2019- Jack Callahan

Member of the “club” nobody wants to be in

Nov 26th. 2019 Update– Jack Callahan spent his 4th birthday in Philadelphia Ronald McDonald House, but fortunately, that week he was out of the hospital.  He is back in now and on Nov 11th he received his 3 course of stem cell treatments and high dose chemo therapy.  He will remain in the hospital with limited visitation for the remainder of the year.  The doctors are hoping this is the last of the stem cell treatment and it had killed all of the yolk cancer cells.  Like most cancer treatments they have side effects.  One of the ones from the chemo they are using is hearing loss.  They are keeping an eye on that as he as been asking “what” more often.  In the new year, the plan is for Jack to receive 33 fractions of radiation to the original tumor site in his pelvis. This will entail daily radiation and anesthesia for 6 to 7 weeks. Jack has been a trooper through this and passed each part with flying colors, but he has a long haul ahead of him.  Emily, Mike, Jack and family sure can use your prayers.

Monday night marked Jack’s 114th overnight stay in a hospital in 2019. Despite this, we have so many things to appreciate during this week of gratitude. Here is a quick update on where things stand and what we are thankful for.

First, Jack is nearing discharge from his third round of high dose chemo with stem cell transplant. He held up well once again, with only a couple rough days of mucositis, pain, and fever. His blood counts (hemoglobin, platelets, and infection fighting neutrophils) have stabilized, which means he needs blood products less frequently. We can leave once he can go 3 days without a blood or platelet transfusion.

Second, Jack is doing well enough that he’s getting his broviac (central line) removed tomorrow. He will continue to have a central line port under his skin on the right side of his chest. But the broviac that protrudes from the left side of his chest will come out first thing in the morning. We are so happy that we won’t need to worry about flushing it and keeping it clean while we are out of the hospital.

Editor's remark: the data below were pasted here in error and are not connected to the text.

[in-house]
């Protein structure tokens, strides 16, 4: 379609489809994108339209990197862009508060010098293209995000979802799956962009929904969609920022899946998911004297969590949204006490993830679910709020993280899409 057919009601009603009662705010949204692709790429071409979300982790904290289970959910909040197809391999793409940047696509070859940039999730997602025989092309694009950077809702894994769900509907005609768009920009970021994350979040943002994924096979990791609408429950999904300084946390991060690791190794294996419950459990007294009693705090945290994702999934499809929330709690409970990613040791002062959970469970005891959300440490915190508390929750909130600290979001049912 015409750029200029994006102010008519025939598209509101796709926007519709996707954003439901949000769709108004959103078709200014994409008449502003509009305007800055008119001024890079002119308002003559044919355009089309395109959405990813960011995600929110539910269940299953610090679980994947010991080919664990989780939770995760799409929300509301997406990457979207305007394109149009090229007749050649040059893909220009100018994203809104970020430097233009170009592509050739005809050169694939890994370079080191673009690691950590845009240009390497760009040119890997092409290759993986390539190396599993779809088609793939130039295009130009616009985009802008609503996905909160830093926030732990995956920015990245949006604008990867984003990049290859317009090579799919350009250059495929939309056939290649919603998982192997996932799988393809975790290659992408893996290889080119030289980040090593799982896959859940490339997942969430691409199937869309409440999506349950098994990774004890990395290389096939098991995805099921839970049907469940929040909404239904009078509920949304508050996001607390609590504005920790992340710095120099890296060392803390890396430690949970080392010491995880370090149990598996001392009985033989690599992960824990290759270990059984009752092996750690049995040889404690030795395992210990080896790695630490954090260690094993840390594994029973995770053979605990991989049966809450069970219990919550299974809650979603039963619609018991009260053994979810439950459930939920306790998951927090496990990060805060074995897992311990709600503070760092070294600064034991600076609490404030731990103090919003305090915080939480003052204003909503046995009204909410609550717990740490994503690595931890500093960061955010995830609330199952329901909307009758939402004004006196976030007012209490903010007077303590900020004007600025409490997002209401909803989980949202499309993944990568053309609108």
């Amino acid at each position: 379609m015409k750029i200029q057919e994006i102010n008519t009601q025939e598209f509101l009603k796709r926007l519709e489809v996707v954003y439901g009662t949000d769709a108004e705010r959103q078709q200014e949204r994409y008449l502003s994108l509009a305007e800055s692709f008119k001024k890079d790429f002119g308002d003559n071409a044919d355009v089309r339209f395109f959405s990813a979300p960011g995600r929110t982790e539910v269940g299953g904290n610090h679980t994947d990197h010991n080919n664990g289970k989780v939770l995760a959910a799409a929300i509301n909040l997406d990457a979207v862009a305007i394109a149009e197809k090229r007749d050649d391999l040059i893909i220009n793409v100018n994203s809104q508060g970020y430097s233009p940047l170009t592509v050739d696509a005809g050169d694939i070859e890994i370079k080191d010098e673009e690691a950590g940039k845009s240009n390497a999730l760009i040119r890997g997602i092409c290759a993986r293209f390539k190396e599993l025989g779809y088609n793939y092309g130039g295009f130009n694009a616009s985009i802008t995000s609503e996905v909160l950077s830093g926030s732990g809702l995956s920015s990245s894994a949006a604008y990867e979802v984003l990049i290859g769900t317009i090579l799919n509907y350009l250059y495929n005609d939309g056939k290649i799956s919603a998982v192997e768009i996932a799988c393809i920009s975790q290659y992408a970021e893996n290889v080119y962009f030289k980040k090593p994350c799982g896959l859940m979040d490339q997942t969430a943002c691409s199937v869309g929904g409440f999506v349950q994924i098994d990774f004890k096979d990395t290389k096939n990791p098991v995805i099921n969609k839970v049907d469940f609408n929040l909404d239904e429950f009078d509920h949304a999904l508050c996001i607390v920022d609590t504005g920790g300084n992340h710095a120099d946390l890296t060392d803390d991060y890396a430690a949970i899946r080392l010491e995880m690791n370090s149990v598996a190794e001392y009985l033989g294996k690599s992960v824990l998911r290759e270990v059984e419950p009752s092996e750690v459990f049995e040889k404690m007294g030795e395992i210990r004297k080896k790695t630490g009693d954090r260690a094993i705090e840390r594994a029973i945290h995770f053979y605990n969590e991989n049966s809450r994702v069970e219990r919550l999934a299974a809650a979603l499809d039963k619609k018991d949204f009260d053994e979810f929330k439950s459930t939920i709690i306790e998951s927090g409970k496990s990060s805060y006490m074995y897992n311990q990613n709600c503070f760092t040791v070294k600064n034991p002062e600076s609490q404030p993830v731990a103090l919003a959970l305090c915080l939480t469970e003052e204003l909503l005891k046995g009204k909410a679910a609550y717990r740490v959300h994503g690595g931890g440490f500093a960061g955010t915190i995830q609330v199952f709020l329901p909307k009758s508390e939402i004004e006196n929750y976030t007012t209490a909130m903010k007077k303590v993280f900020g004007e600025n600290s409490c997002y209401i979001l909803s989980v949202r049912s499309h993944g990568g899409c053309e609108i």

Third, we’ve also learned that Jack’s cancer indicator in his blood (AFP) is once again in a normal range, and the lowest it has been since diagnosis! We are still anxious it could rise again (and always will be…part of our new reality), but this was some of the best news we’ve received during the journey. The high dose chemo would appear to be working.

There is still a lot of work to be done though. We’ve learned that cancer in many ways is a long hard slog. The one disappointing update is that Jack’s audiology exam yesterday demonstrated that he has mild to moderately severe hearing loss, and that it’s permanent and may worsen. Today he was fitted for hearing aides, which should arrive in 3 to 4 weeks. We knew hearing loss was an expected complication of large amounts of platinum chemo therapies, but we still felt sad to get this news.

Up next are a couple of scans in December, followed by 6 weeks of daily radiation starting in early January. We will remain in Philly until his radiation is complete. The radiation beams will be aimed into his pelvis, around the location of the primary tumor. The goal of these treatments is to prevent the cancer from ever coming back.